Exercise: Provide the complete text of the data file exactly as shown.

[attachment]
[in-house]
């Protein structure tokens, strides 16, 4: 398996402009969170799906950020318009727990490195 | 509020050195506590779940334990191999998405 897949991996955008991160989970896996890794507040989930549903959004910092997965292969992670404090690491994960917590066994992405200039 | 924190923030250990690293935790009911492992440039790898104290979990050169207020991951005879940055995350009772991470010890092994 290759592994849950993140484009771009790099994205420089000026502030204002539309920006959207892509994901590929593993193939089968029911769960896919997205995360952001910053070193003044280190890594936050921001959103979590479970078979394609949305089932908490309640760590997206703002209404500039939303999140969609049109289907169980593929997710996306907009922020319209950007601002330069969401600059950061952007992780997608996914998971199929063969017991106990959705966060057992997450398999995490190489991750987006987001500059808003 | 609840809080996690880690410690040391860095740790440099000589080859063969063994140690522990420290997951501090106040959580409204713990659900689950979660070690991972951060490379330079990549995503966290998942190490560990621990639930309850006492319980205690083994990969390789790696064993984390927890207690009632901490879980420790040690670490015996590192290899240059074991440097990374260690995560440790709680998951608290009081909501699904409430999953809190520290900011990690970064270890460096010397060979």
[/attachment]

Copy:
[in-house]
């Protein structure tokens, strides 16, 4: 398996402009969170799906950020318009727990490195 | 509020050195506590779940334990191999998405 897949991996955008991160989970896996890794507040989930549903959004910092997965292969992670404090690491994960917590066994992405200039 | 924190923030250990690293935790009911492992440039790898104290979990050169207020991951005879940055995350009772991470010890092994 290759592994849950993140484009771009790099994205420089000026502030204002539309920006959207892509994901590929593993193939089968029911769960896919997205995360952001910053070193003044280190890594936050921001959103979590479970078979394609949305089932908490309640760590997206703002209404500039939303999140969609049109289907169980593929997710996306907009922020319209950007601002330069969401600059950061952007992780997608996914998971199929063969017991106990959705966060057992997450398999995490190489991750987006987001500059808003 | 609840809080996690880690410690040391860095740790440099000589080859063969063994140690522990420290997951501090106040959580409204713990659900689950979660070690991972951060490379330079990549995503966290998942190490560990621990639930309850006492319980205690083994990969390789790696064993984390927890207690009632901490879980420790040690670490015996590192290899240059074991440097990374260690995560440790709680998951608290009081909501699904409430999953809190520290900011990690970064270890460096010397060979």